Medishield, second in the trio, is a catastrophic illness insurance scheme designed to help members meet medical expenses of major illnesses that may not be sufficiently covered by Medisave. Premiums for the insurance plans, including Medishield, can be paid using Medisave accounts.

Medifund, the third part, is an endowment fund set up by the government which uses the interest income from the capital sum to help needy Singaporeans who have exhausted all other means to pay their medical fees.

In 2002, the Singapore government started the Eldershield scheme to offer private insurance for disabilities that are due to old age.

While one might say these schemes reflect a good amount of foresight on the country's leadership, industry practitioners and observers have increasingly asked that revisions be made to the system to help Singaporeans cope with rising medical costs.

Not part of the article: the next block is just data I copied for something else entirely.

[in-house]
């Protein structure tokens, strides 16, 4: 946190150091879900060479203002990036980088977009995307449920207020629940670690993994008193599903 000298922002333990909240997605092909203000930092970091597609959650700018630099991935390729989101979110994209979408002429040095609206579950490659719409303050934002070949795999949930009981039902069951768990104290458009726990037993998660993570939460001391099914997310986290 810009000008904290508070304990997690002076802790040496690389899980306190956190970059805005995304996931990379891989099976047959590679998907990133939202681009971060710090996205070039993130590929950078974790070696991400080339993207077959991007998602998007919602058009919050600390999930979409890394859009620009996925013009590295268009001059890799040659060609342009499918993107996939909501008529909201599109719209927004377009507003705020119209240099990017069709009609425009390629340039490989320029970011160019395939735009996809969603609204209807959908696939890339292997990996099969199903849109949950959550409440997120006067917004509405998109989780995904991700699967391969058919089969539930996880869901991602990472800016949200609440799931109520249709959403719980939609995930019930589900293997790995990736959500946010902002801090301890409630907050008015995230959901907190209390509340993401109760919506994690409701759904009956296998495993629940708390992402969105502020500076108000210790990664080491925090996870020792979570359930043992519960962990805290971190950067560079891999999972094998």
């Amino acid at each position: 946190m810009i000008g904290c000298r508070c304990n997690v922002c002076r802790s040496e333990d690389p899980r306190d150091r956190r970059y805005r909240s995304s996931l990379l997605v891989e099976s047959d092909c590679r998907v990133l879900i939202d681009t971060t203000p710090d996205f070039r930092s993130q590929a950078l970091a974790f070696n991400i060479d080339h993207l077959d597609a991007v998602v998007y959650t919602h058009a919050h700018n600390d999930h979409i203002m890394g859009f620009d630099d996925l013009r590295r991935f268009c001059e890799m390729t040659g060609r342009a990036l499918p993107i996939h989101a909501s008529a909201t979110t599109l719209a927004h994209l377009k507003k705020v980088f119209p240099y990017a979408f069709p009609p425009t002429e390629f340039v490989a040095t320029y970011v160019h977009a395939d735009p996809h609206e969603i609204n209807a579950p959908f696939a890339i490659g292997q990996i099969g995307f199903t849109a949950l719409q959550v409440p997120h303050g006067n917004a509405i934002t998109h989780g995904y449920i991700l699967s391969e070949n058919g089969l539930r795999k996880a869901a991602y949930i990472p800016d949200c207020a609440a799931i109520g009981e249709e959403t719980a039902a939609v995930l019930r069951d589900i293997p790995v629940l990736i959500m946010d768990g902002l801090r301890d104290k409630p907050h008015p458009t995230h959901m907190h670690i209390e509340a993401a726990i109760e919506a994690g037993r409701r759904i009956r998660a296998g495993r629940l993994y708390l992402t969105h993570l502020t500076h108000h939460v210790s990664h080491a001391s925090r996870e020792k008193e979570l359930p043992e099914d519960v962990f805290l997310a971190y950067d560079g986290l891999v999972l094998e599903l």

Falling through the cracks

The second speaker at the seminar, Lee Soh Hong, is founder of the website which provides support to cancer patients and their caregivers. She said during her presentation that she finds welfare for middle and lower income Singaporeans wanting. These Singaporeans have little savings in their Medisave accounts or spare cash for extra insurance coverage. In cases where dependents’ congenital illnesses are not covered under the basic insurance plans, the financial burdens on these individuals can be quite heavy.

A life threatening disease is a “very costly affair” and it can get worse if these patients contract an infection during their stay at hospitals and incur an even higher bill, said Lee.